Del Campo, A. D., Segura-Orenga, G., Ceacero, C. J., González-Sanchis, M., Molina, A. J., Reyna, S., & Hermoso, J. (2020). Reforesting drylands under novel climates with extreme drought filters: The importance of trait-based species selection. Forest Ecology and Management, 467, 118156.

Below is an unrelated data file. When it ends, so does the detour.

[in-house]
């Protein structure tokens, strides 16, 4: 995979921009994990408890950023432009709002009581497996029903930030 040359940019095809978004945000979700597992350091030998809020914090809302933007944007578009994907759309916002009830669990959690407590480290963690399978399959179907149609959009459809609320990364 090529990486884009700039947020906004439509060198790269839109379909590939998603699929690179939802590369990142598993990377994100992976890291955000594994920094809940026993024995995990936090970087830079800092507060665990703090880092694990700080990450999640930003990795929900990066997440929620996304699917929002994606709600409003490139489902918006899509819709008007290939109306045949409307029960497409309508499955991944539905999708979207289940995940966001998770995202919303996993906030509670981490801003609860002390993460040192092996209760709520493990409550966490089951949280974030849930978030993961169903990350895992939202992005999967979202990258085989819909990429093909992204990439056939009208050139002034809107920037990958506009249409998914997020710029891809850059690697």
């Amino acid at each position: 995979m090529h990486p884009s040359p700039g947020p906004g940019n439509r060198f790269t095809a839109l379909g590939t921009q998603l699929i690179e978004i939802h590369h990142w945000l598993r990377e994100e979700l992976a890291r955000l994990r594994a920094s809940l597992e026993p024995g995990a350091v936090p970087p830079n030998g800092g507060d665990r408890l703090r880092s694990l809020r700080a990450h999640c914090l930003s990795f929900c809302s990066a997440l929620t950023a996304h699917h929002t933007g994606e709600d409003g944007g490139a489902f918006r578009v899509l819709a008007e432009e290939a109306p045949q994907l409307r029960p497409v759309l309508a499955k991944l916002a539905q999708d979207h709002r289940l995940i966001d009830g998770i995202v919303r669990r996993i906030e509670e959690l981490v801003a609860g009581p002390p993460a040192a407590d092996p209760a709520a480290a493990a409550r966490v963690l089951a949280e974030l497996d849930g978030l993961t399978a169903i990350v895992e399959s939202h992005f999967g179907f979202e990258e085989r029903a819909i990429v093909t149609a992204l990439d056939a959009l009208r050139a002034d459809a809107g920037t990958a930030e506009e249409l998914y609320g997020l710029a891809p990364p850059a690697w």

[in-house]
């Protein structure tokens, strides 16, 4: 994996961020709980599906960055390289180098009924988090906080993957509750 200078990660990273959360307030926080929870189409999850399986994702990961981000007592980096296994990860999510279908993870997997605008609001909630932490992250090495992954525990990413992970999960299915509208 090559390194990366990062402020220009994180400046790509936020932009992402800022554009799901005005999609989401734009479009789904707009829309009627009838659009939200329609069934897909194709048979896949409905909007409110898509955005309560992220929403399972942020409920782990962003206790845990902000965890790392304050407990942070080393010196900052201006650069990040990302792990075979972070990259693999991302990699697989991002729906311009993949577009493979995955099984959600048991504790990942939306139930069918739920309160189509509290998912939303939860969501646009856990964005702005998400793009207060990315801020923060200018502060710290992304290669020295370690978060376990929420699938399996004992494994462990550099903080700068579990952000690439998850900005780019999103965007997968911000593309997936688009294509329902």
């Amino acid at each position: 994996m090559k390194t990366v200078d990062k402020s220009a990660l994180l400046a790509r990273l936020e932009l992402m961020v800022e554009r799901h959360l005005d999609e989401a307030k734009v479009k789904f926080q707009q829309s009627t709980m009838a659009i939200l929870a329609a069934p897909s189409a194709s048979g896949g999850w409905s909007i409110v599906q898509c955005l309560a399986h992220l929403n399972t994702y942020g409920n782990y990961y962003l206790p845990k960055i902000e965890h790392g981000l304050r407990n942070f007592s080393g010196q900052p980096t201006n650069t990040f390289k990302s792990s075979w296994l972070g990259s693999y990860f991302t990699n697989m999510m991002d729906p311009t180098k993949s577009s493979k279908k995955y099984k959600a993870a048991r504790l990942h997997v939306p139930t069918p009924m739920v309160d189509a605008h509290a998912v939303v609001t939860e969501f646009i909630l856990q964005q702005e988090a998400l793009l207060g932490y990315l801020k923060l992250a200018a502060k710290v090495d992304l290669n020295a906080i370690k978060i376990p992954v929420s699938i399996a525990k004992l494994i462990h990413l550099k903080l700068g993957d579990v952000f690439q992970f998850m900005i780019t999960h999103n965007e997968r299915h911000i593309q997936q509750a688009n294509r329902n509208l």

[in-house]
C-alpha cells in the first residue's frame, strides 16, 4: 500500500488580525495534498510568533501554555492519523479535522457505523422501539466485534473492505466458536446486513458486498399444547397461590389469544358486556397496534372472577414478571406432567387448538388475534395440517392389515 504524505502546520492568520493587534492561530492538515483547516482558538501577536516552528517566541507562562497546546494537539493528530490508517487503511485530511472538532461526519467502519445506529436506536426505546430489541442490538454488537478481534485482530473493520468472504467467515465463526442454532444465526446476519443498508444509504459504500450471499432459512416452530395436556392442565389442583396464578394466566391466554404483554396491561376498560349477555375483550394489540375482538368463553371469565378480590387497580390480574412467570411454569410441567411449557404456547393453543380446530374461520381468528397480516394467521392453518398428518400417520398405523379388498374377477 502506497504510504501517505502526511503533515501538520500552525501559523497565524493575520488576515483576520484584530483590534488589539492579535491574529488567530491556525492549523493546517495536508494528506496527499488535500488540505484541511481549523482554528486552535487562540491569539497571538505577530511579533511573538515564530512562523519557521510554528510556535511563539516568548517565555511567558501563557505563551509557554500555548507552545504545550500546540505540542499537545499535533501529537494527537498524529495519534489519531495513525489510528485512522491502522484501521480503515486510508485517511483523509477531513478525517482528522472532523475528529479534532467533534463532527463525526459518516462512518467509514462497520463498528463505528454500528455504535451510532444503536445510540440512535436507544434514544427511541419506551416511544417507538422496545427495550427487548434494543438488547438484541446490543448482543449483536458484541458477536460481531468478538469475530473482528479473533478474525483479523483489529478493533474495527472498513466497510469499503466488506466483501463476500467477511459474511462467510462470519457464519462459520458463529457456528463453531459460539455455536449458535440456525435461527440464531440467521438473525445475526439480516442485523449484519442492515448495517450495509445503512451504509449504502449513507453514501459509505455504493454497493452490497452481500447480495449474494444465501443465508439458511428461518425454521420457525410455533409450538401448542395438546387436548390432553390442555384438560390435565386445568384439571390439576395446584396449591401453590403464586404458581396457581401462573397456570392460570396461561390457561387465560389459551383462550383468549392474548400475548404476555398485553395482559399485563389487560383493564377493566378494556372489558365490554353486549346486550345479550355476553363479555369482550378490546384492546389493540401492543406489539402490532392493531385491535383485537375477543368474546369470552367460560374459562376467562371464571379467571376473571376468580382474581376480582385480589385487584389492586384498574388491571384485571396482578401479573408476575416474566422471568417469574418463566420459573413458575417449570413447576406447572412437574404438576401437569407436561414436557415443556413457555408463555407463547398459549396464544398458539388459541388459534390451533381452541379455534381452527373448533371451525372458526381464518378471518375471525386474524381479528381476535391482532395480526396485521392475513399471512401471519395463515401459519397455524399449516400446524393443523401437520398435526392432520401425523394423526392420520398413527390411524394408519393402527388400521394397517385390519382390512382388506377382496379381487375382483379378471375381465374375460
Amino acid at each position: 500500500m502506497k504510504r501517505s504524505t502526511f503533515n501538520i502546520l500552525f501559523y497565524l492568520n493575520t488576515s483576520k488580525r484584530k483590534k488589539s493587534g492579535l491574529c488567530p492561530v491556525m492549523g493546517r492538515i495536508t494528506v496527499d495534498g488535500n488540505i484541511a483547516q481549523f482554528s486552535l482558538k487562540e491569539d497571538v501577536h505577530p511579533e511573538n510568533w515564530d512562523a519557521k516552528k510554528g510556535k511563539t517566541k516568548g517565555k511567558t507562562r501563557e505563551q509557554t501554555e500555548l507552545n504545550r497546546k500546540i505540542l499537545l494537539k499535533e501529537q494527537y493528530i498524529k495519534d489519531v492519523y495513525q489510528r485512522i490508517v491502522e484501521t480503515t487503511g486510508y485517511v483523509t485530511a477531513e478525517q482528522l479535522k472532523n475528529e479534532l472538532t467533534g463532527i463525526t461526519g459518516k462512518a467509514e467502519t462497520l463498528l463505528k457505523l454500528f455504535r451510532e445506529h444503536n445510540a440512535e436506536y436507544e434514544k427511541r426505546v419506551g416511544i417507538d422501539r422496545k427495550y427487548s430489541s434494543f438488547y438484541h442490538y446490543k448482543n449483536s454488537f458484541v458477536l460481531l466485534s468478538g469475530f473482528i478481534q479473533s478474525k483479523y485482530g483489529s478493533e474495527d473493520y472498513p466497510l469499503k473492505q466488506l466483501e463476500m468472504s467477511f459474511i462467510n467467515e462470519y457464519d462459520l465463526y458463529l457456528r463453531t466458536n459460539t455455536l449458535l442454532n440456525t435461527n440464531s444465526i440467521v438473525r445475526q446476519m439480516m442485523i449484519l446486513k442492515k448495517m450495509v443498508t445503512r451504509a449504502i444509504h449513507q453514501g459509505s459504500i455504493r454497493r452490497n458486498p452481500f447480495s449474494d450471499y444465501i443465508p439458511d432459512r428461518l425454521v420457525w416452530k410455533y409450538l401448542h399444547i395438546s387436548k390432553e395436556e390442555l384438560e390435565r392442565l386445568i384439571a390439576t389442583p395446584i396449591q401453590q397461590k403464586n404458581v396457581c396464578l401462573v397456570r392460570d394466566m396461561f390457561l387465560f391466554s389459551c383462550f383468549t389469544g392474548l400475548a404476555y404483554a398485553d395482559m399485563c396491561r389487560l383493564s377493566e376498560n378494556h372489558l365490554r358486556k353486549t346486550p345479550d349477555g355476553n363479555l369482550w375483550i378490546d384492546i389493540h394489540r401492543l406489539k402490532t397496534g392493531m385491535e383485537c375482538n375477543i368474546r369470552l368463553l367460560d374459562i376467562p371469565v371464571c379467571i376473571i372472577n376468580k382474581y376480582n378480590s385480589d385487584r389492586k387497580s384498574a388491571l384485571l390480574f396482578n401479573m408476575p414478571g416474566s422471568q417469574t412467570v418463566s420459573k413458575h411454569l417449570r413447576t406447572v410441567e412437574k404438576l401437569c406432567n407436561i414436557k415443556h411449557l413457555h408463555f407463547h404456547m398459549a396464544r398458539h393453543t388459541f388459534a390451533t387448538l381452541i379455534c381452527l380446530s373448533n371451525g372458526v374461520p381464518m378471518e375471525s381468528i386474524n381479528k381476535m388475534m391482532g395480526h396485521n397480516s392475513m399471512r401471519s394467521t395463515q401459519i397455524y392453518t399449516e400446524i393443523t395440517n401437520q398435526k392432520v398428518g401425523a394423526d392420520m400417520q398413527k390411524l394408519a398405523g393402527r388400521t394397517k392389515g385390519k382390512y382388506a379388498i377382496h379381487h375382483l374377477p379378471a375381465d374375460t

Having regard to the substantial world-scale forest restoration needs, the efforts must be done efficiently, which necessarily forces to consider the adaptation of new forests to the extremes arising from climate change. In this context, species selection strategies should enhance long-term functional resilience in the face of novel environmental scenarios. The use of plant functional traits for selecting species under climate change might be advantageous over more traditional taxon-based criteria as an adaptive forestry management strategy. In this work, we studied which functional traits (across species) have played a relevant role on field performance and fitness in a multi-species reforestation trial in a Mediterranean dryland affected by an extreme drought event. Different traits both from the individual plant and from the species were studied in seven species both at the short and the mid-term (10 years). The relative importance (RI) or contribution of the different traits to plantation performance was assessed through boosted regression tree models. The results showed that, under favorable climatic conditions, mean survival was above 70% and individual plant functional traits held up to 60% of importance on such value. The impact of species functional traits was low in this case (less than 18%) pointing out that all the species were performing within their niche at this point. However, after the driest year on record, the role of the latter on survival rose up to 53% of RI and survival sharply decreased to 33%, with some species showing negligible survival rate (<10%). The dynamic response of stomata and xylem resistance to cavitation, together with rooting depth, were the main traits (species traits) identified in successful performance facing the extreme environmental factors. Thus, trait-oriented approach to select species represent a key tool in the implementation of new and successful forest restoration strategies to design resistant and resilient ecosystems adapted to the climate change challenges.